So, when you think seri­ous­ly about get­ting a dig­i­tal pic­ture frame, self-made or off-the-shelf, do your­self a favor and don't go below 21 inch­es, or bet­ter get a 24 inch­es dis­play. This is what I con­sid­er to be the min­i­mum size for any decent dig­i­tal pic­ture frame.

With a size like this, the dig­i­tal pic­ture frame is bound to become a focal point in every home. You will talk about the images with your spouse, kids, and friends. It won't be a back­ground flick­er but an enrich­ing and essen­tial con­trib­u­tor to your social set­ting.

#2 Lost in Tran­si­tion

This is prob­a­bly the best-kept secret in the world of dig­i­tal pic­ture frames. Allow me to intro­duce you to the art of pic­ture frames! I am talk­ing about image tran­si­tions.

Image tran­si­tion refers to the way how the frame switch­es from one image to the oth­er. In the sim­plest case, there is just a hard cut from pic­ture to pic­ture.

This caus­es quite a dis­tur­bance, espe­cial­ly with a larg­er screen. There may be a sud­den change in bright­ness which is uncom­fort­able, some­thing which dis­tracts, some­thing which doesn't feel right espe­cial­ly in a social set­ting. And it is dead bor­ing.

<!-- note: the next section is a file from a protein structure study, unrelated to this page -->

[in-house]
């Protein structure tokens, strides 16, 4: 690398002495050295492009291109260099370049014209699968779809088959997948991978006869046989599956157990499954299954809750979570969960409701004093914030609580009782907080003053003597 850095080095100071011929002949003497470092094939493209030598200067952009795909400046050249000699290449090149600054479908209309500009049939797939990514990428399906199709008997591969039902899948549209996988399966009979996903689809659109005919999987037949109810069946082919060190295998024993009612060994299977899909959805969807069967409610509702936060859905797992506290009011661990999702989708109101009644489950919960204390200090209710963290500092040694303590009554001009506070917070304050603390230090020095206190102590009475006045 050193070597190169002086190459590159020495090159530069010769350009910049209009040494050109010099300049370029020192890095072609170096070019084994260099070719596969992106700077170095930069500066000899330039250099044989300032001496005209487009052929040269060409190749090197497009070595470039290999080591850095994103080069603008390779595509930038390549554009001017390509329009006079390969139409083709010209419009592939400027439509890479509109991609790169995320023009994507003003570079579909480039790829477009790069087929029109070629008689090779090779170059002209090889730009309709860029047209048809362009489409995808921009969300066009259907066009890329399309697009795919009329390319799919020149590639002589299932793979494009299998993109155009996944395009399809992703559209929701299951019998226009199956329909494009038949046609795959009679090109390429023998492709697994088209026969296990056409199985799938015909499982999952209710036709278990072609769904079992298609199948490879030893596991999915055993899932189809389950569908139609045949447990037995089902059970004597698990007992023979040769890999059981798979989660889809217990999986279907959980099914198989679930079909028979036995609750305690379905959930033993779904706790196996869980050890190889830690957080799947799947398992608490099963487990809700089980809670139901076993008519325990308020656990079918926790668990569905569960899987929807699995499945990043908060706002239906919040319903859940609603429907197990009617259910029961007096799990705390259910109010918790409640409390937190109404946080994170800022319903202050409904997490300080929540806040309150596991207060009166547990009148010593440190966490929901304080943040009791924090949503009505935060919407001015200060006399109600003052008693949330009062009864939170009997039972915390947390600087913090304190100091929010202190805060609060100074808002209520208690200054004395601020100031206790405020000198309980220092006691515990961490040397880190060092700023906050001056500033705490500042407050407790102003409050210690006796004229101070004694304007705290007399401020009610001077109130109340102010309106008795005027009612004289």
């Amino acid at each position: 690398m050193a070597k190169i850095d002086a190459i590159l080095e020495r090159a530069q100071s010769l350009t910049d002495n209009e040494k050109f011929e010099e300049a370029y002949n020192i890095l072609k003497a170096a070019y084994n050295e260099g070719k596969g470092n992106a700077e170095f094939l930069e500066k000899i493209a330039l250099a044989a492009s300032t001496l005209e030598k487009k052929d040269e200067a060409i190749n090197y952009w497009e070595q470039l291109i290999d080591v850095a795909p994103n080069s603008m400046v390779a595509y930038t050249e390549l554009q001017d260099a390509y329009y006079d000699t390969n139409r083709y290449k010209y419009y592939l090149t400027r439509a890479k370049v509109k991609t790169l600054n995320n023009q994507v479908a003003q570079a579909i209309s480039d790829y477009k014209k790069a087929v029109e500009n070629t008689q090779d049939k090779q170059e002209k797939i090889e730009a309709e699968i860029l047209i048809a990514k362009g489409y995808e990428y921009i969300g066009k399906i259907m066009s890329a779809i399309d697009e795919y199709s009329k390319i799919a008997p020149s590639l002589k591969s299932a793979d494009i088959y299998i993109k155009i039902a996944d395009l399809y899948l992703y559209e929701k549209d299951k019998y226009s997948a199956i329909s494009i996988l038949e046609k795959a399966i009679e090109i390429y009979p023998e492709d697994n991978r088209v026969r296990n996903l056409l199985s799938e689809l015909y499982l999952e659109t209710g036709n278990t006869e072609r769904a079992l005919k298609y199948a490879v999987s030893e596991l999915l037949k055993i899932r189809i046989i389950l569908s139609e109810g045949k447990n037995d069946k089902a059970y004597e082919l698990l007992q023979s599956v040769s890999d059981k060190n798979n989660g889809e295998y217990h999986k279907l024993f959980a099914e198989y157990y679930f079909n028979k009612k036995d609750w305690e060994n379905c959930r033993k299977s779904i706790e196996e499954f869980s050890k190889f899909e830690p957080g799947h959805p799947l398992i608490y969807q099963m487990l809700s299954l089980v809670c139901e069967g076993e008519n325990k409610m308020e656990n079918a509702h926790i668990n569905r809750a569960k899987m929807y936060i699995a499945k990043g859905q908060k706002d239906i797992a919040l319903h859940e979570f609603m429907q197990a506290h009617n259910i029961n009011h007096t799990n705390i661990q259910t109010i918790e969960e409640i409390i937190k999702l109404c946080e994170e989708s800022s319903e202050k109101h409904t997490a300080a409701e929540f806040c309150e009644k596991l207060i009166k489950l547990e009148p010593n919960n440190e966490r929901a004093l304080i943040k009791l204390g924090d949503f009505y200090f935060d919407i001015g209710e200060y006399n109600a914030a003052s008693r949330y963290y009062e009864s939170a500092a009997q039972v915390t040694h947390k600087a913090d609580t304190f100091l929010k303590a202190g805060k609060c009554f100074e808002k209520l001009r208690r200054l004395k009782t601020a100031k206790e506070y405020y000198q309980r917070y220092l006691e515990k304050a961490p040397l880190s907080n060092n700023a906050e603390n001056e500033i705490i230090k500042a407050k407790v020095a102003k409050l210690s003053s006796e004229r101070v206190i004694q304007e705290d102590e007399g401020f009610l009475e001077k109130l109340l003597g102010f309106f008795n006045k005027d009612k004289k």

We have test­ed many types of tran­si­tion effects for over 12 years now. For the first sev­en years, we had a ran­dom mix of about 20 tran­si­tion effects includ­ing

  • cross­fad­ing
  • fad­ing to black
  • fad­ing of high­lights
  • pix­el stairs effects
  • image dis­tor­tion
  • wob­bling water fad­ing
  • zoom­ing in and out
  • rota­tion
  • cubes
  • straight lines
  • curved lines
  • decom­pos­ing bricks
  • blurred image tran­si­tions
  • the turn­ing of pages
  • carousel
  • Ken Burns effect

and many many more.

Exam­ple of ran­dom tran­si­tion effects

While each of them is fun to look at, the nov­el­ty wears off quick­ly, and it becomes more dis­tract­ing than enter­tain­ing.

Of course, it's a mat­ter of per­son­al taste but in my 12 years dig­i­tal pic­ture frame expe­ri­ence, there is only one effect which is great to look at every day, and that is soft cross­fad­ing with a tran­si­tion time of 10 sec­onds.